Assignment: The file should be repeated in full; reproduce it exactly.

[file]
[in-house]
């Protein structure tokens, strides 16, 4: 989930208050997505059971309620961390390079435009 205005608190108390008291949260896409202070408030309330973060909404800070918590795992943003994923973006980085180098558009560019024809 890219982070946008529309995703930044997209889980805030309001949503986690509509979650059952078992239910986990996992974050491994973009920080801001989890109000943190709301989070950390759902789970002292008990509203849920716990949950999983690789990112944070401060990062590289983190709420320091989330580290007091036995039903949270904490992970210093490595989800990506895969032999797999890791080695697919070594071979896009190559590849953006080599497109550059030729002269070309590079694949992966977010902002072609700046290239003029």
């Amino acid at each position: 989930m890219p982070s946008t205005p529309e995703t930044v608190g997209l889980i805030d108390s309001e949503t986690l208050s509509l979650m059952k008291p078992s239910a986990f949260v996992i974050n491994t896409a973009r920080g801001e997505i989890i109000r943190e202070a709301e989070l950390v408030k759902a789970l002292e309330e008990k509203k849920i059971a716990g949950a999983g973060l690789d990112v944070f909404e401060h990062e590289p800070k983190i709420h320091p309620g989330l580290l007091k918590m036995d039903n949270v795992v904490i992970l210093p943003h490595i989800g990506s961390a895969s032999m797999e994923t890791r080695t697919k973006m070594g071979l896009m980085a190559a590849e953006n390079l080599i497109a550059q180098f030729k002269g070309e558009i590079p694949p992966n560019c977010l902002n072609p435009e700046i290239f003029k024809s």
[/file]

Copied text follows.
[in-house]
């Protein structure tokens, strides 16, 4: 989930208050997505059971309620961390390079435009 205005608190108390008291949260896409202070408030309330973060909404800070918590795992943003994923973006980085180098558009560019024809 890219982070946008529309995703930044997209889980805030309001949503986690509509979650059952078992239910986990996992974050491994973009920080801001989890109000943190709301989070950390759902789970002292008990509203849920716990949950999983690789990112944070401060990062590289983190709420320091989330580290007091036995039903949270904490992970210093490595989800990506895969032999797999890791080695697919070594071979896009190559590849953006080599497109550059030729002269070309590079694949992966977010902002072609700046290239003029």
């Amino acid at each position: 989930m890219p982070s946008t205005p529309e995703t930044v608190g997209l889980i805030d108390s309001e949503t986690l208050s509509l979650m059952k008291p078992s239910a986990f949260v996992i974050n491994t896409a973009r920080g801001e997505i989890i109000r943190e202070a709301e989070l950390v408030k759902a789970l002292e309330e008990k509203k849920i059971a716990g949950a999983g973060l690789d990112v944070f909404e401060h990062e590289p800070k983190i709420h320091p309620g989330l580290l007091k918590m036995d039903n949270v795992v904490i992970l210093p943003h490595i989800g990506s961390a895969s032999m797999e994923t890791r080695t697919k973006m070594g071979l896009m980085a190559a590849e953006n390079l080599i497109a550059q180098f030729k002269g070309e558009i590079p694949p992966n560019c977010l902002n072609p435009e700046i290239f003029k024809s």